Without a doubt, Russia is one of the most developed countries of the modern world according to many socio-economic parameters and the level of development of human resources and culture. However, the Russian economy remains largely ineffective, and its labour productivity is lagging behind the leading countries, not by some percentage but by several times. This problem did not just emerge in the last few years or even decades. Despite all the sacrifices that were made, neither the centralized-administrative economy, with the absolute domination of the state, nor the subsequent inertia-based raw material model, made it possible to bridge this gap, although the gap in living standards has been clearly narrowed in the past 10-15 years.

It is in this historical and economic context that the aforementioned strategic goals can be described as unprecedented. They are unlikely to be reached if the economy remains in the inertia-driven development model and continues merely to react, in one way or another, to external factors. Practice shows that no “catching-up development” is possible on this road, which is fraught with the risks of a growing gap.

What accounts for the particular complexity of the tasks facing Russia? It's not a matter of simply overcoming emerging difficulties or recurrent problems, crisis phenomena, shortages and disproportions. For all the importance of this work, and in the midst of fairly complex circumstances, it is important for us to formulate strategic goals that we would eventually like to reach, even if the goal seems remote and the road we have to travel to get there seems difficult.

These risks are bound to increase if we focus on explaining the existing problems only by considering objective circumstances, such as the length of our borders, climate, distances or low-populated areas. Global experience shows that these factors are not a final verdict. Canada and Australia have entered the ranks of highly developed countries, despite their low population and vast unpopulated areas. Japan, on the other hand, has a huge population but no free territories or substantial natural resources. It is possible to cite “objective circumstances” in any situation and with any resources: a lot of land is bad, because it is difficult to cultivate it; little land is bad because there is no place to live or sow; few natural resources is bad, because a country will be dependent on imports; abundant natural resources is also bad, because the rest of the economy will not develop; a small population is bad, because there is not enough labour; a large population is bad, because it's impossible to feed everyone…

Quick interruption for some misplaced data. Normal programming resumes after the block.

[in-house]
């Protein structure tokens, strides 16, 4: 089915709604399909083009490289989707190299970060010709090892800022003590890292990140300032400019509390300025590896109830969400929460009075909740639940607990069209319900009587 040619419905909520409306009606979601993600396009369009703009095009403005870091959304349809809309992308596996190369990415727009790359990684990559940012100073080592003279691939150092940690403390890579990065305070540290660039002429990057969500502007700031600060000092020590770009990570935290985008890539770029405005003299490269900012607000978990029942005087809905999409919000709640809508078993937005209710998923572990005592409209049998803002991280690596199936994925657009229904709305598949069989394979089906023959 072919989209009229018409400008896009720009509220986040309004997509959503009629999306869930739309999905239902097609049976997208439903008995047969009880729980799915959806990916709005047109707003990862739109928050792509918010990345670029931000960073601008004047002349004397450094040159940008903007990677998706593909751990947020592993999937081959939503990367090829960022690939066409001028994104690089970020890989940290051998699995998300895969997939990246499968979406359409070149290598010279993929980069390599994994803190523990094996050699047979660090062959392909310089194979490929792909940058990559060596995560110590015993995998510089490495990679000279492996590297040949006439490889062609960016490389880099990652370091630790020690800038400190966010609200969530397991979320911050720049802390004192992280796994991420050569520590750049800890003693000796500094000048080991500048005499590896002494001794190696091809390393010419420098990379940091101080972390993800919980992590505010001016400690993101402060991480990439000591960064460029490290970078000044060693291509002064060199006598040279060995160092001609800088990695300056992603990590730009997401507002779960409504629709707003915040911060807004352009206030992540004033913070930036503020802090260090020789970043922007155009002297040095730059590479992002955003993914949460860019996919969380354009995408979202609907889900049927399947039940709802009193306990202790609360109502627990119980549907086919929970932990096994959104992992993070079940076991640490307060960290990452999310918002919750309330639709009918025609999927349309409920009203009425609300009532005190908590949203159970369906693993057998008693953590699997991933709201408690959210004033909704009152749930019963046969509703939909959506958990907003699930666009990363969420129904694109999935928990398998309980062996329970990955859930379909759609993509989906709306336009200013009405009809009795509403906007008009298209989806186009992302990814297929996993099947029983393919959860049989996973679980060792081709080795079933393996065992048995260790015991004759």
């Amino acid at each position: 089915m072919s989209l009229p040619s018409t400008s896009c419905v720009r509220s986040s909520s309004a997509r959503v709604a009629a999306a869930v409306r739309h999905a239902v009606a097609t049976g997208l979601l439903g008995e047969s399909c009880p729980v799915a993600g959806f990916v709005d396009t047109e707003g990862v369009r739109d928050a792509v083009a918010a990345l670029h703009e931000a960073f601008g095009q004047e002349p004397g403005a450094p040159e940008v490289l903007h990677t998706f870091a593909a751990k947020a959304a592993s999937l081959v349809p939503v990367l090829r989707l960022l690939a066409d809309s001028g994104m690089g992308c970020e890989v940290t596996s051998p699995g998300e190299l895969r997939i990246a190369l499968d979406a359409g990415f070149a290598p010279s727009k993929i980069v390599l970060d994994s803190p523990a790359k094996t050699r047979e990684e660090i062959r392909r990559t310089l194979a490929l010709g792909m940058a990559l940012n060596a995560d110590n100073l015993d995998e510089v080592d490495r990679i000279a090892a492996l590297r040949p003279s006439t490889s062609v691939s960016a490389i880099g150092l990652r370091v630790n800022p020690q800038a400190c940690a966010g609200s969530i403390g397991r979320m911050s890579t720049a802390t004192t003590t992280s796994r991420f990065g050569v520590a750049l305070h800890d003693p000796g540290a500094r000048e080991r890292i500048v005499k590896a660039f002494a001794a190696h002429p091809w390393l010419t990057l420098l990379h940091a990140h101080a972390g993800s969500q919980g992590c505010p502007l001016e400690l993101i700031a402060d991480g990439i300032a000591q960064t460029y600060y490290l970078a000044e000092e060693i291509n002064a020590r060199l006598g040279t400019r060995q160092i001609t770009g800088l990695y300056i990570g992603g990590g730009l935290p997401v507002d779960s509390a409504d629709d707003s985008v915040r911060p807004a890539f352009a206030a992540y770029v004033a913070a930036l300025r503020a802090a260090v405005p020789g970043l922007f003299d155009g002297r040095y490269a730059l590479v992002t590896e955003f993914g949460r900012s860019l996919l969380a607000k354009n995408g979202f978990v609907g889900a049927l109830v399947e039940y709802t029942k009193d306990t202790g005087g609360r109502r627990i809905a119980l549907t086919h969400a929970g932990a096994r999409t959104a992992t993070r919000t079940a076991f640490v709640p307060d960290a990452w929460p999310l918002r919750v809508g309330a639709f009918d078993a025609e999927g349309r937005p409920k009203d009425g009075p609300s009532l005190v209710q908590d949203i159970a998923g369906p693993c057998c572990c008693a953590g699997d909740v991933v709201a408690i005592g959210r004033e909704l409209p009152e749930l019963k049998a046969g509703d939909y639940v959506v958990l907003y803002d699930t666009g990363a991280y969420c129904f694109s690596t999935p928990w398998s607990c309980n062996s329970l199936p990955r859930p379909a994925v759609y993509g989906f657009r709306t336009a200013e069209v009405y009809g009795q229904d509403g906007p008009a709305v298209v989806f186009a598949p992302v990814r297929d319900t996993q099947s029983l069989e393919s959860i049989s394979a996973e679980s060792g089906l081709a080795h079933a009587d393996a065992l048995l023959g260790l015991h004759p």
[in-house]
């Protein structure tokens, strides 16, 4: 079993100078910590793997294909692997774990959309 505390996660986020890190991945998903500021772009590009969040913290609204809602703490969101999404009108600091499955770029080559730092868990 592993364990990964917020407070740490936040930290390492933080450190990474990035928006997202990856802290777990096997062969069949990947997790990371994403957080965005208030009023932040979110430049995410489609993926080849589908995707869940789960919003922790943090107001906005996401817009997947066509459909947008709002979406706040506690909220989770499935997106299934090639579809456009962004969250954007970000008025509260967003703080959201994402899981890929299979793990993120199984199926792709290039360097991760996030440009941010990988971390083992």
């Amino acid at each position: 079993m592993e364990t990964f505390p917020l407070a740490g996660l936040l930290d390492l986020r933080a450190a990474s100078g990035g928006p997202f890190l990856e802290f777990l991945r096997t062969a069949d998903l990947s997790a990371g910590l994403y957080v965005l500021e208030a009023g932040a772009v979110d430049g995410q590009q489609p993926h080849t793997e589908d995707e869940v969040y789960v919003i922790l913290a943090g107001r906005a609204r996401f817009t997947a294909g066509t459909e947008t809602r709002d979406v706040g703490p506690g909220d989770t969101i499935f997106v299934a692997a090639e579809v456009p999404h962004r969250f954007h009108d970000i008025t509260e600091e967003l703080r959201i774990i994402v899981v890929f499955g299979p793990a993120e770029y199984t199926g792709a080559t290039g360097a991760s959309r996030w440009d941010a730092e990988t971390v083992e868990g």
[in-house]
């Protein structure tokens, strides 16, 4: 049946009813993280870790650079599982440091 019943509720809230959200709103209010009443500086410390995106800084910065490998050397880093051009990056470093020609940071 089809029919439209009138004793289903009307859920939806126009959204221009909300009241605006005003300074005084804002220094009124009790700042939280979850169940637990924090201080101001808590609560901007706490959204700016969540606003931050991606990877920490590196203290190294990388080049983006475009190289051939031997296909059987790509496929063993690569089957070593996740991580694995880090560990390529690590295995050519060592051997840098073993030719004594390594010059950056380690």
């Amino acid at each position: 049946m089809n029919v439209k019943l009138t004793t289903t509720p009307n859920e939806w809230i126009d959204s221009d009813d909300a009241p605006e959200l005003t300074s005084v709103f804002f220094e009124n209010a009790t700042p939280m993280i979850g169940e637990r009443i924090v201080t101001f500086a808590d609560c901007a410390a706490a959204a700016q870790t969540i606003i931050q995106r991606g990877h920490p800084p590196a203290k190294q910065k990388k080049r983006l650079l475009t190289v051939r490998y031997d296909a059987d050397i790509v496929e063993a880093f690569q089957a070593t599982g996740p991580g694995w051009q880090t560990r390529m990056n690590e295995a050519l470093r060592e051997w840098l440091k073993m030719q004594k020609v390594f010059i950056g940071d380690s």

Our goals require serious reforms. This is now obvious to everyone. We will have to switch to a development model that will allow us to compete more successfully than we did before. This is not at all the old paradigm of “catch up and overtake” in the production of meat, milk, tractors and cast iron. We must learn to be better and faster, and this is the only way of reaching our goals in the changing world of today.

Naturally, it is necessary to be balanced and careful in reforming an economy based on raw materials when their prices are so low. Above all, we must think about how these reforms will affect our people. The state should honestly and without any illusions assess its ability to help those for whom it is difficult to adapt to the new conditions.

The situation is changing very rapidly, and not everyone is ready to accept these changes quite so quickly, whether for psychological or objective reasons. Children, people with disabilities, elderly people and low-income families are those social groups, above all, against which we should measure our future decisions.

Our goals require serious reforms. We will have to switch to a development model that will allow us to compete more successfully than we did before. We must learn to be better and faster, and this is the only way of reaching our goals in the changing world of today.